The GMC has approved a proposal from UK medical schools to collaborate on a national, university-led applied knowledge test (AKT).  The test will form one component of the new MLA (Medical Licensing Assessment) for students at UK medical schools and will need to comply with the requirements published by the GMC in March.

All students graduating from UK medical schools from 2024–25 onwards will be required to pass the MLA as part of their degree before they can join the medical register. It will have two components: the AKT and the clinical and professional skills assessment (CPSA). For students at UK medical schools, the AKT will be set and administered by medical schools working together, through the MSC, with their work overseen and regulated by the GMC.

From 2024, the MLA will also replace the GMC’s Professional and Linguistics Assessment Board (PLAB) tests for international medical graduates who want to work in the UK. The GMC will deliver the MLA for this cohort.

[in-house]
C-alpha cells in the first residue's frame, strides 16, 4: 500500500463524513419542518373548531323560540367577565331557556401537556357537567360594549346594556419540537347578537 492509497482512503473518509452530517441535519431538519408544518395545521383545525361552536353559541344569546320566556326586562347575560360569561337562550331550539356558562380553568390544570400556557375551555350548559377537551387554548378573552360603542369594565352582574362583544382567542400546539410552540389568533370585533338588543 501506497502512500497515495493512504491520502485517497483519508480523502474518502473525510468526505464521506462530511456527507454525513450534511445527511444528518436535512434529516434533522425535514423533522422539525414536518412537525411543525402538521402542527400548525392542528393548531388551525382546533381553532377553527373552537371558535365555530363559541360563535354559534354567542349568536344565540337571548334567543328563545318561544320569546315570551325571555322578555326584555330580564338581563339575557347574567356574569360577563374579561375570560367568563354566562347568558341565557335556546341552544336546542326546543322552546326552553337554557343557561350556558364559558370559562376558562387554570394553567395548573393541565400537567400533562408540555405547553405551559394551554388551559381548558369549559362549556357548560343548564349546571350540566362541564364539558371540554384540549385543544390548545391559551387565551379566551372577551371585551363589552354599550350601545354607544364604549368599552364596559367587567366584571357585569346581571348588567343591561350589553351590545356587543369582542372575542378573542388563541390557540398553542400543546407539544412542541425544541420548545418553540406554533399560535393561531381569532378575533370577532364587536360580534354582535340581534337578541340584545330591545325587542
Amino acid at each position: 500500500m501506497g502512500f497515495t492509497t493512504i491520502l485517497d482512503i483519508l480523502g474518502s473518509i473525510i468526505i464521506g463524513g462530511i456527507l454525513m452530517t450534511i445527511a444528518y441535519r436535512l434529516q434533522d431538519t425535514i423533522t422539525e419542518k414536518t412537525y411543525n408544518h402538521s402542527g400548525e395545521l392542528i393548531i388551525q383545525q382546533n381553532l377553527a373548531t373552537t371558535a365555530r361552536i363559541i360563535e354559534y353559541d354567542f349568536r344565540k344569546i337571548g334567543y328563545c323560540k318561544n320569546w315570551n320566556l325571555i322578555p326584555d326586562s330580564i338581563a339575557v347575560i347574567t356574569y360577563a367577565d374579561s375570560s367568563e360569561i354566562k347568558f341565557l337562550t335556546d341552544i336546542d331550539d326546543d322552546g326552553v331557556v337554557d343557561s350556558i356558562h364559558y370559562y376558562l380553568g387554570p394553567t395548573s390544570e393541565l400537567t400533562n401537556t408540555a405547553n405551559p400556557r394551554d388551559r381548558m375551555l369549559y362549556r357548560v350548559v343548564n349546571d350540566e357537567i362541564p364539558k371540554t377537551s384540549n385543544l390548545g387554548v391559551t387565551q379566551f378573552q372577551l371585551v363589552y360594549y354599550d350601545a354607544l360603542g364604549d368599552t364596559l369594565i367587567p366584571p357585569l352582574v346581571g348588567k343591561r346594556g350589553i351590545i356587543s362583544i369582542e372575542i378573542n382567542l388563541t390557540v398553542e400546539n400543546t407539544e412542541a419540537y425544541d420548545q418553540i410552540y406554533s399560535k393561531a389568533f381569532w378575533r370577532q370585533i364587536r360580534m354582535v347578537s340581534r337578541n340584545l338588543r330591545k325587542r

Professor Colin Melville, the GMC’s Medical Director and Director of Education and Standards, said:

‘The MLA will create a common threshold for safe practice across UK medical schools, improve the focus on readiness for practice and provide an opportunity to better understand and tackle attainment gaps. Our Council’s approval of the university-led AKT is an important milestone in the onward journey of the MLA. Members recognised and appreciated the hard work that went into the proposal, which evidently drew on the wide range of expertise within the medical school community.

‘In our regulatory oversight role, we look forward to working with medical schools and the Medical Schools Council to ensure a robust, fair and high-quality assessment of which we can all be proud.’

Medical schools can now begin to pilot the university-led AKT, subject to the directions made by the GMC’s Council as part of its approval.

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